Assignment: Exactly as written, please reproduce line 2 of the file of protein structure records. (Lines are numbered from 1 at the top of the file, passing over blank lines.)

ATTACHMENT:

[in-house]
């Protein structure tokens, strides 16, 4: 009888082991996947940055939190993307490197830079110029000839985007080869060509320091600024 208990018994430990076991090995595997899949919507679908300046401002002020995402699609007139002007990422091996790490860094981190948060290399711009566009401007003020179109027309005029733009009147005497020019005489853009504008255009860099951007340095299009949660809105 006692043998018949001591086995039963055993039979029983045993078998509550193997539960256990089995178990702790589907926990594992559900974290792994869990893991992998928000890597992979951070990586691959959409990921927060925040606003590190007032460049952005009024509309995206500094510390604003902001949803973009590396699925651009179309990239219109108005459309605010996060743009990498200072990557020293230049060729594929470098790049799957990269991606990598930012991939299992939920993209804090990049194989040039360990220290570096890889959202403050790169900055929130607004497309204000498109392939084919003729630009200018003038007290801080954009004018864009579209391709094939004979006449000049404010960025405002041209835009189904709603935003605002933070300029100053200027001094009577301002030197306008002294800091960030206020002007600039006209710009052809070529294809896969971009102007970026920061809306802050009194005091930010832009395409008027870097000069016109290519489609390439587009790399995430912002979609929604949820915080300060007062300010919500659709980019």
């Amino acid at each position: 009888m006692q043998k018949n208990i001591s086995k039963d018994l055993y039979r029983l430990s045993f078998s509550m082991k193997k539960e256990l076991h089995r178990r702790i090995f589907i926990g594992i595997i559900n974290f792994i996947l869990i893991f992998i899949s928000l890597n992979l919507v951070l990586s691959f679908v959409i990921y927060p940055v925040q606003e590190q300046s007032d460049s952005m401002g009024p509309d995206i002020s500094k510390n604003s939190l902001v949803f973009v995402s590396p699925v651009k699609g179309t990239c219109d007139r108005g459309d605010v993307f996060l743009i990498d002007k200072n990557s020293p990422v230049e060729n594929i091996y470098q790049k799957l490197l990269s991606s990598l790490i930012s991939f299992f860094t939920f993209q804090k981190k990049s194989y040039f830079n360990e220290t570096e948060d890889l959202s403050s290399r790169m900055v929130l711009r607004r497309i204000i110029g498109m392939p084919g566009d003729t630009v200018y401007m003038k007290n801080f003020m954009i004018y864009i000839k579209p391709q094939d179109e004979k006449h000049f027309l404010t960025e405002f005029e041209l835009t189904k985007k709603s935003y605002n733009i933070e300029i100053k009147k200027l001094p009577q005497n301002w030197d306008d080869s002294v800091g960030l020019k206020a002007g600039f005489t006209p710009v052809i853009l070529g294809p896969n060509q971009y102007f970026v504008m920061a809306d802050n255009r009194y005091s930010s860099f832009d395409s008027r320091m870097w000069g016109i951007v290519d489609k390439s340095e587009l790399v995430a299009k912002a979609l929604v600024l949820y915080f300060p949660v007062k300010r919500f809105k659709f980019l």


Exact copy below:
């Protein structure tokens, strides 16, 4: 009888082991996947940055939190993307490197830079110029000839985007080869060509320091600024 208990018994430990076991090995595997899949919507679908300046401002002020995402699609007139002007990422091996790490860094981190948060290399711009566009401007003020179109027309005029733009009147005497020019005489853009504008255009860099951007340095299009949660809105 006692043998018949001591086995039963055993039979029983045993078998509550193997539960256990089995178990702790589907926990594992559900974290792994869990893991992998928000890597992979951070990586691959959409990921927060925040606003590190007032460049952005009024509309995206500094510390604003902001949803973009590396699925651009179309990239219109108005459309605010996060743009990498200072990557020293230049060729594929470098790049799957990269991606990598930012991939299992939920993209804090990049194989040039360990220290570096890889959202403050790169900055929130607004497309204000498109392939084919003729630009200018003038007290801080954009004018864009579209391709094939004979006449000049404010960025405002041209835009189904709603935003605002933070300029100053200027001094009577301002030197306008002294800091960030206020002007600039006209710009052809070529294809896969971009102007970026920061809306802050009194005091930010832009395409008027870097000069016109290519489609390439587009790399995430912002979609929604949820915080300060007062300010919500659709980019």